In 1979, WikiCalc, an open-source, browser-based collaboration tool that mimics the functionality of a spreadsheet while leveraging the technology of wikis, which let anyone, anywhere manipulate data across the Web., the first spreadsheet for personal computers. Now he's close to finishing the beta for
Currently in alpha--though a stable beta version is expected by the end of February--WikiCalc is a general purpose tool developed with AJAX that runs either locally or off a server on Windows, Mac OS X, Unix or Linux. WikiCalc is designed to let people enter, store and modify data in the tabular format with which so many Excel, Lotus 1-2-3 and, yes, VisiCalc users are familiar.
"It holds a lot of promise, both because it's using the spreadsheet metaphor, which is the one thing people know for working with quantitative information and because "there's nobody better in the world to build this thing," said Ross Mayfield, CEO of collaboration software maker SocialText.
To Mayfield, WikiCalc is the answer to a problem that has been percolating for some time in the world of IT. That is, he said, that spreadsheets have traditionally been a single-user application screaming for functionality that could let multiple people edit data quickly and easily.
Of course, WikiCalc isn't the only way to use a spreadsheet on the Web.
Another product, Num Sum, lets people create Web-based, sharable spreadsheets, though not using WikiCalc's open-source model. And Microsoft's Excel by itself does not have the capability for multiple people to work inside a single spreadsheet. But this can be done using the Groove collaboration tool that Microsoft acquired last year. With Office 2007, due later this year, businesses will be able to get Groove and Excel together as part of the Enterprise Edition of Office, the highest-end bundle. Also, Windows Sharepoint Services provides wiki-like editing capabilities for spreadsheets.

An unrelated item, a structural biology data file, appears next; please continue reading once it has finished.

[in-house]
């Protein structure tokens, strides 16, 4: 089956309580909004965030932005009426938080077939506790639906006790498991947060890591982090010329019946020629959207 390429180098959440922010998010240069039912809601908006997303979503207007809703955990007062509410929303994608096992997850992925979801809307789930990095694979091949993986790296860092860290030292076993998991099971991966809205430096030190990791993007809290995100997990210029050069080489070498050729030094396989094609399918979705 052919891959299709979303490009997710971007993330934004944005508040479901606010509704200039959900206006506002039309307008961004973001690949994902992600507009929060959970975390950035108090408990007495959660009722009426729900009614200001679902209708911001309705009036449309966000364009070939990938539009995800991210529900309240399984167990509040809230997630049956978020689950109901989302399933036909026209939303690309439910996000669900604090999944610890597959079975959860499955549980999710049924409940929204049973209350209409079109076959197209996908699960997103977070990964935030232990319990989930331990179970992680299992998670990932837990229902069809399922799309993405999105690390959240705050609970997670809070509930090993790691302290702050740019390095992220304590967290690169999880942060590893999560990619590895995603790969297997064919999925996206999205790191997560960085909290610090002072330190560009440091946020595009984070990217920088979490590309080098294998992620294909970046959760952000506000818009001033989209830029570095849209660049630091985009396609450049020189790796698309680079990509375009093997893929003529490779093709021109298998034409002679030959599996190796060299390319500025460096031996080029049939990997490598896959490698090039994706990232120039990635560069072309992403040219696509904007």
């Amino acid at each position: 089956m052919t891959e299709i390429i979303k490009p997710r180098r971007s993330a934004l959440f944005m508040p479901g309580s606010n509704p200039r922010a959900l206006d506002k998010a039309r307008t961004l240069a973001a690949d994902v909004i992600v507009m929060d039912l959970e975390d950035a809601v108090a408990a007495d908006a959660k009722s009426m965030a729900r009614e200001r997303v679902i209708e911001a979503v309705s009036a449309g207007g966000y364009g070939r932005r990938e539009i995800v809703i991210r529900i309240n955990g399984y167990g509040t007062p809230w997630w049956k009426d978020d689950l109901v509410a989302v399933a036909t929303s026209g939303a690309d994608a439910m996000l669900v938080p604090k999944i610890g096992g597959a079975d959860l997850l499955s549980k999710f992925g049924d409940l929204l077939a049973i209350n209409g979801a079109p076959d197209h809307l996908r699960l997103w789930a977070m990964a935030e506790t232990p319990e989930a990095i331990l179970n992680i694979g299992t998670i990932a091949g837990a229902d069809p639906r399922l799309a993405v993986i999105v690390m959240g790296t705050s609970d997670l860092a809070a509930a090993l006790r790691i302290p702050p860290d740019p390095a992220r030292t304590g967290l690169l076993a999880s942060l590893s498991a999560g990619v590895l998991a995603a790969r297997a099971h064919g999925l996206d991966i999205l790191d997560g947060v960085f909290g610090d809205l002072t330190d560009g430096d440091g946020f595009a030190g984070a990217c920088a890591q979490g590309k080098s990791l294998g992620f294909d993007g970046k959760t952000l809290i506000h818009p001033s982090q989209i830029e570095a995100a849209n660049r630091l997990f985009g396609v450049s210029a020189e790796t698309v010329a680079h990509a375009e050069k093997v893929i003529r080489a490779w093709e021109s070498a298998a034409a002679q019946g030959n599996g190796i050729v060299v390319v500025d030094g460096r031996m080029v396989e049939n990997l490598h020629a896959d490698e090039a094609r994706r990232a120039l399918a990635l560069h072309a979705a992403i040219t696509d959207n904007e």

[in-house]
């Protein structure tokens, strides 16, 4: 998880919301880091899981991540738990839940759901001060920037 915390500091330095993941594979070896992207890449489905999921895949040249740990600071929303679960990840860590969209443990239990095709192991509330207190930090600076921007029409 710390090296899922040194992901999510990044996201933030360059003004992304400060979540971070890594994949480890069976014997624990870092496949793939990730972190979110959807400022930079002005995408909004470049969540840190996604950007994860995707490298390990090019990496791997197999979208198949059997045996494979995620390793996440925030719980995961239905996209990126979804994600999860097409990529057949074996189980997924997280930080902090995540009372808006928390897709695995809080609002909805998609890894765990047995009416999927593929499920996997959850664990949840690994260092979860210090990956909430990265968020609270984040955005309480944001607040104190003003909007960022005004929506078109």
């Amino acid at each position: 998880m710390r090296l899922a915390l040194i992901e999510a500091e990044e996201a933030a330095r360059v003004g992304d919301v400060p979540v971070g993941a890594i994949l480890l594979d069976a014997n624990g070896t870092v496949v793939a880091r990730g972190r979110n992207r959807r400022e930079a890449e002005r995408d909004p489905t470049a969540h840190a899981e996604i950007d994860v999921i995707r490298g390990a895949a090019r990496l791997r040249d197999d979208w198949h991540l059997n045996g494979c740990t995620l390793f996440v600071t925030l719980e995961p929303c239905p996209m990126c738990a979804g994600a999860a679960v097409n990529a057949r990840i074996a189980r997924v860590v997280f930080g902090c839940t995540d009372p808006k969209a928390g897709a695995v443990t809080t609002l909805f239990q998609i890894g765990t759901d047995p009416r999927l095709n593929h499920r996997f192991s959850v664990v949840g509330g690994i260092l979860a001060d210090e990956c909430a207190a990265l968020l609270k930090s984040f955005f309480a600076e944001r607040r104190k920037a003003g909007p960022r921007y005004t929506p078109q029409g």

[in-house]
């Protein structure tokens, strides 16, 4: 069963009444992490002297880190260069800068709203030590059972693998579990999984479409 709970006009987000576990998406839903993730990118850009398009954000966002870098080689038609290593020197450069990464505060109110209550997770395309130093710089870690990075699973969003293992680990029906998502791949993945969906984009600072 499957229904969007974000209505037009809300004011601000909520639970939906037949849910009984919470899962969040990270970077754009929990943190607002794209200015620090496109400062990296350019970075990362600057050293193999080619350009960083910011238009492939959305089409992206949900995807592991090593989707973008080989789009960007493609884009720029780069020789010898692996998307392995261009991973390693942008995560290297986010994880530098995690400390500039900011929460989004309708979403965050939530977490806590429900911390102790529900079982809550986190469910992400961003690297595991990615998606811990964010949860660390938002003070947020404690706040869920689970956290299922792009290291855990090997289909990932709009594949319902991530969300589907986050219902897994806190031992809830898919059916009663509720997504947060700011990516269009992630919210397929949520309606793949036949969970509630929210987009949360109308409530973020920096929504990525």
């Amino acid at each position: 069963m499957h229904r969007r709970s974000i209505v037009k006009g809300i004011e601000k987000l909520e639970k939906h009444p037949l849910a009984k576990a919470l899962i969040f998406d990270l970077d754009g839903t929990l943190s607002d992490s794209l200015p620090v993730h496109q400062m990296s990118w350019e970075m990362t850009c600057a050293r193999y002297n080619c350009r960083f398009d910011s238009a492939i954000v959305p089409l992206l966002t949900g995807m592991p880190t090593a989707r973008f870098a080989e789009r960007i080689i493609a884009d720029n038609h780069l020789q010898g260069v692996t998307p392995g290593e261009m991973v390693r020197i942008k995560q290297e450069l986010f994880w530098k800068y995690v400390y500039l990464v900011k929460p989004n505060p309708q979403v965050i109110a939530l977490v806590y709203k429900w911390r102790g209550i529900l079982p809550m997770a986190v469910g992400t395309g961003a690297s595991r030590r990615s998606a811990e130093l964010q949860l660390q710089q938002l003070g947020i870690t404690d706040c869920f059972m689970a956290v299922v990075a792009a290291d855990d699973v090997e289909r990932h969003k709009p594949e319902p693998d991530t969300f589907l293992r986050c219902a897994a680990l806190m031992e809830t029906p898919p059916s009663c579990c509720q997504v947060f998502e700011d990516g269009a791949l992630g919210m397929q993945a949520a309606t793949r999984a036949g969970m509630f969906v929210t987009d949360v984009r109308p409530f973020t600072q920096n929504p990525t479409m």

In addition, JotSpot Tracker is a product in public beta that like WikiCalc allows anyone to create, publish and share custom tracking applications like spreadsheets that can integrate with other applications.
But in the world of spreadsheets, everything is going to be compared to Excel, and Bricklin's software is solving problems users have been dealing with for years.
"With (Excel), you get people playing e-mail volleyball with attachments all day long, so it's grossly inefficient," Mayfield said. "How do you track changes on a spreadsheet? What happens if you don't have just two people going back and forth, (but) have a finance department of 40 people trying to roll up numbers."
Bricklin's answer is to make it possible for anyone using WikiCalc to enter data and for anyone else to edit that data and have those edits be reflected on everyone's computers instantaneously.
"You could use it as an authoring tool without having anything more than a hosting account from your ISP," Bricklin said.
For now, not all WikiCalc features are live. For example, the ability to enter HTML into cells and do dynamic calls for information from the Web is not yet available. But Bricklin said that most, if not all, features should be ready in the beta version later this month.
As a functional spreadsheet, WikiCalc is definitively not on par with Excel, those familiar with it are quick to point out. Yet the software can handle many spreadsheet-like functions, including presenting data in the tabular format that so many are comfortable with and calculating formulas in discrete cells. And that is what could make it accessible to large numbers of people.